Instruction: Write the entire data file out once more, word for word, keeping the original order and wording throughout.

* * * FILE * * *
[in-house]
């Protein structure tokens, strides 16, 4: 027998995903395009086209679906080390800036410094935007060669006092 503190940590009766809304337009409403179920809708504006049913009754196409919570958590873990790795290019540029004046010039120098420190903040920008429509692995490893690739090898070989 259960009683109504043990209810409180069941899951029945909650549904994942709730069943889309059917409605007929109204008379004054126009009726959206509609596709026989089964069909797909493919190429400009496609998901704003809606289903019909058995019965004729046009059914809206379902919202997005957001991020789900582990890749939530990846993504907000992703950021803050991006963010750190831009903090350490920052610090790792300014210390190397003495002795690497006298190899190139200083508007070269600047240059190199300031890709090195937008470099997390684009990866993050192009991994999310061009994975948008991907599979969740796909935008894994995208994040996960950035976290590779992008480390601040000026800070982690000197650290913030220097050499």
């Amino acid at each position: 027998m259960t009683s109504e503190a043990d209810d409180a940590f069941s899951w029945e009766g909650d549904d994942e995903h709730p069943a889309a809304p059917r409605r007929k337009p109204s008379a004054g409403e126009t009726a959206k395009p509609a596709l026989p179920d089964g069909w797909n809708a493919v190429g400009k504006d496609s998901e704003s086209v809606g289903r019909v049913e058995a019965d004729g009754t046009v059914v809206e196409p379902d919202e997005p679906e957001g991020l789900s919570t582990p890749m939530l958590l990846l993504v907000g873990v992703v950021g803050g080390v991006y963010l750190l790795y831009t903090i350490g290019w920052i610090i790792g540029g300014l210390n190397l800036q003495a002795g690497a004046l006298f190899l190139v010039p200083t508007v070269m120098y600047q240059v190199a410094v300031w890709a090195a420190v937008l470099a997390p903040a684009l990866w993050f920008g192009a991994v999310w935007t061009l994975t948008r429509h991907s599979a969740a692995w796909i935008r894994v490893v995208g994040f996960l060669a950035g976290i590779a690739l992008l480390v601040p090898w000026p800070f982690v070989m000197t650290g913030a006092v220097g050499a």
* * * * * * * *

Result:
[in-house]
């Protein structure tokens, strides 16, 4: 027998995903395009086209679906080390800036410094935007060669006092 503190940590009766809304337009409403179920809708504006049913009754196409919570958590873990790795290019540029004046010039120098420190903040920008429509692995490893690739090898070989 259960009683109504043990209810409180069941899951029945909650549904994942709730069943889309059917409605007929109204008379004054126009009726959206509609596709026989089964069909797909493919190429400009496609998901704003809606289903019909058995019965004729046009059914809206379902919202997005957001991020789900582990890749939530990846993504907000992703950021803050991006963010750190831009903090350490920052610090790792300014210390190397003495002795690497006298190899190139200083508007070269600047240059190199300031890709090195937008470099997390684009990866993050192009991994999310061009994975948008991907599979969740796909935008894994995208994040996960950035976290590779992008480390601040000026800070982690000197650290913030220097050499």
């Amino acid at each position: 027998m259960t009683s109504e503190a043990d209810d409180a940590f069941s899951w029945e009766g909650d549904d994942e995903h709730p069943a889309a809304p059917r409605r007929k337009p109204s008379a004054g409403e126009t009726a959206k395009p509609a596709l026989p179920d089964g069909w797909n809708a493919v190429g400009k504006d496609s998901e704003s086209v809606g289903r019909v049913e058995a019965d004729g009754t046009v059914v809206e196409p379902d919202e997005p679906e957001g991020l789900s919570t582990p890749m939530l958590l990846l993504v907000g873990v992703v950021g803050g080390v991006y963010l750190l790795y831009t903090i350490g290019w920052i610090i790792g540029g300014l210390n190397l800036q003495a002795g690497a004046l006298f190899l190139v010039p200083t508007v070269m120098y600047q240059v190199a410094v300031w890709a090195a420190v937008l470099a997390p903040a684009l990866w993050f920008g192009a991994v999310w935007t061009l994975t948008r429509h991907s599979a969740a692995w796909i935008r894994v490893v995208g994040f996960l060669a950035g976290i590779a690739l992008l480390v601040p090898w000026p800070f982690v070989m000197t650290g913030a006092v220097g050499a």